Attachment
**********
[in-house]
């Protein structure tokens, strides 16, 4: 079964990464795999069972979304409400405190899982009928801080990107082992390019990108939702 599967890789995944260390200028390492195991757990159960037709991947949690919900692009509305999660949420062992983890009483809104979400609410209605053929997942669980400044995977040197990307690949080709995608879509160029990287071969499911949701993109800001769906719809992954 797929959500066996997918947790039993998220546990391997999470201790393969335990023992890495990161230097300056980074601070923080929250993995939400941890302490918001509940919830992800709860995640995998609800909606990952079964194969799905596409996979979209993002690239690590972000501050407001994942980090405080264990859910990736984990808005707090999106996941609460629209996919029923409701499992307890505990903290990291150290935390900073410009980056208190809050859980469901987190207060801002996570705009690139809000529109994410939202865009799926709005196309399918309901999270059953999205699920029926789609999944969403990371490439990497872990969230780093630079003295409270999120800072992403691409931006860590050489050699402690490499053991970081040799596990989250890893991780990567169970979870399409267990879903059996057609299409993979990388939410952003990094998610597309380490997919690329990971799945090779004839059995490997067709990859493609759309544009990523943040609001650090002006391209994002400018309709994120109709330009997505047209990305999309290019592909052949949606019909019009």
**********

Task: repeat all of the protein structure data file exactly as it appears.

[in-house]
């Protein structure tokens, strides 16, 4: 079964990464795999069972979304409400405190899982009928801080990107082992390019990108939702 599967890789995944260390200028390492195991757990159960037709991947949690919900692009509305999660949420062992983890009483809104979400609410209605053929997942669980400044995977040197990307690949080709995608879509160029990287071969499911949701993109800001769906719809992954 797929959500066996997918947790039993998220546990391997999470201790393969335990023992890495990161230097300056980074601070923080929250993995939400941890302490918001509940919830992800709860995640995998609800909606990952079964194969799905596409996979979209993002690239690590972000501050407001994942980090405080264990859910990736984990808005707090999106996941609460629209996919029923409701499992307890505990903290990291150290935390900073410009980056208190809050859980469901987190207060801002996570705009690139809000529109994410939202865009799926709005196309399918309901999270059953999205699920029926789609999944969403990371490439990497872990969230780093630079003295409270999120800072992403691409931006860590050489050699402690490499053991970081040799596990989250890893991780990567169970979870399409267990879903059996057609299409993979990388939410952003990094998610597309380490997919690329990971799945090779004839059995490997067709990859493609759309544009990523943040609001650090002006391209994002400018309709994120109709330009997505047209990305999309290019592909052949949606019909019009």